Overacting is considered a faux pas for actors, but it can be challenging to determine the line between giving your all and overdoing it. Acting isn’t about showing your effort or skill; it’s about trying to get into your character’s skin and understand why they do what they do to convey their story. Acting is living truthfully in a fictional world. The imaginary part is the imagined circumstances—not living honestly.
To make sure that you don’t overact in your next role, try following these tips:
Keep It Real
Yoda says it best here – “Do or Do not. There is no try. When it comes to acting, it’s essential to keep things real. Put your attention on doing rather than showing. Say what you mean and mean what you say. You’ll only look awkward if you use dramatic pauses and unnaturally amplify your voice. To avoid overacting, find your feet beneath you, find your partner, and throw yourself into honestly pursuing your character’s objective.
When asked to play a role, it’s essential to look at the script and think about why that character behaves the way they do. The script is the blueprint for your character’s motivations, backstory, and relationships. Before auditioning or performing, read the script or material in its entirety to ensure that you understand it fully. Figure out why and how the character is pursuing their goal, and then “just do it.” Welcome to the Nike school of acting.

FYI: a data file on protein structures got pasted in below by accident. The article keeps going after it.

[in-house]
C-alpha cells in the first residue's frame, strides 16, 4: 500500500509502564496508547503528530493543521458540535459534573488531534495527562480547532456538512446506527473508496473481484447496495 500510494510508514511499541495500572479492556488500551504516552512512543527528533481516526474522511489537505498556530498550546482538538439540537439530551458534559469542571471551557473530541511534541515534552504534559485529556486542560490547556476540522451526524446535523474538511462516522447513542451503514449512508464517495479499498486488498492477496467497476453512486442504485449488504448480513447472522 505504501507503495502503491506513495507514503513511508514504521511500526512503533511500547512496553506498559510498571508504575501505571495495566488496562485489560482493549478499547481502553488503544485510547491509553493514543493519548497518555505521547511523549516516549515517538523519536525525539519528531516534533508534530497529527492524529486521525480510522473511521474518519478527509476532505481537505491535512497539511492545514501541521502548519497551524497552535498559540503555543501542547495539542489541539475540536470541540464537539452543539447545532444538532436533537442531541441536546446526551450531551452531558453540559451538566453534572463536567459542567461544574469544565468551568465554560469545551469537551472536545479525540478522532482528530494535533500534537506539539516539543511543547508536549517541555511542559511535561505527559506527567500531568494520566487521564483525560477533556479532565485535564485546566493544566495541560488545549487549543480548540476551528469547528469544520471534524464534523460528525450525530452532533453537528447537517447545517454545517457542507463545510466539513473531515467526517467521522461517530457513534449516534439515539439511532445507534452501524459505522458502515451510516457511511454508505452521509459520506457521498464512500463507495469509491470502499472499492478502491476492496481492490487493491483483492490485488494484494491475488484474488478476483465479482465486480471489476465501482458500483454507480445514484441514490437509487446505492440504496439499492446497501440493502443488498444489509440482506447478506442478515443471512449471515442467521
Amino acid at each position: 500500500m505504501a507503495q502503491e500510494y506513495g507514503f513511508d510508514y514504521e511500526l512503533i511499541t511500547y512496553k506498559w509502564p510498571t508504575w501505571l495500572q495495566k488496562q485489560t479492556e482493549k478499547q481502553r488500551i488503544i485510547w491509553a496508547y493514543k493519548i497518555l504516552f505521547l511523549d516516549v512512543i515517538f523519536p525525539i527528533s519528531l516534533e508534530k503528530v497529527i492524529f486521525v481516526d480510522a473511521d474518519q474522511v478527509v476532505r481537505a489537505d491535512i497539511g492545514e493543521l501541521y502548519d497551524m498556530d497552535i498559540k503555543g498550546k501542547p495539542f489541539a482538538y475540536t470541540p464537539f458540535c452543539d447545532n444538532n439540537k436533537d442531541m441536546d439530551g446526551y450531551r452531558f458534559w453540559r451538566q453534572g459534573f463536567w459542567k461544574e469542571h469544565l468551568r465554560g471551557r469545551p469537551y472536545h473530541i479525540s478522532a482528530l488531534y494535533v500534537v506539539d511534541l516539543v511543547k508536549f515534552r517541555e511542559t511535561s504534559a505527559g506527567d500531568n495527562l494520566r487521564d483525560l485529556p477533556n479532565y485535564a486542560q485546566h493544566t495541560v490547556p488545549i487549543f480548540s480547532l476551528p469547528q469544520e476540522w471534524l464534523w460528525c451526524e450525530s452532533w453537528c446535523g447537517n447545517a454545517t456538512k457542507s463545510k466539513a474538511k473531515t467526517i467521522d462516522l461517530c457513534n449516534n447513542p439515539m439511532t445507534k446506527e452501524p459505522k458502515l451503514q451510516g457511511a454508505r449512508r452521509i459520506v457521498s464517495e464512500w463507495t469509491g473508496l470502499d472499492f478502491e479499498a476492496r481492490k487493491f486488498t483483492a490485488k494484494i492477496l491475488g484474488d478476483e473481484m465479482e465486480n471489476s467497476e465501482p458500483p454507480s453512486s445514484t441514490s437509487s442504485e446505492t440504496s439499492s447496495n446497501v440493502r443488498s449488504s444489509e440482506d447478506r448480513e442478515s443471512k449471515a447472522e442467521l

Work off of your partner. Avoid anticipating the next moment or planning your following line. Actively listen to your partner. They are the most interesting person in the world. Take in what they are giving you and play tennis.
People don’t usually stare at each other for long periods in real life. Some actors think they must gaze intently at their scene partners to look intense. However, in real life, you can hardly stand to look at someone you’re angry with. Making eye contact with someone for more than a few seconds is a powerful choice and should be used sparingly to be the most effective.
Before heading into a scene, we prepare so we can be present, not perfect.
If you start to overthink things and get too caught up in the body language you’re supposed to use or how a line is supposed to sound, it’ll show in your performance. Stay focused on what’s happening, and trust your instincts. Overthinking leads to overacting.
Remember these simple tips when filming or performing; overacting won’t be an issue! If you want to learn more tips to avoid overacting and improve your acting skills, feel free to sign up for acting coaching classes at The Danny Greenberg Studio, New York. Get in touch with us to enroll.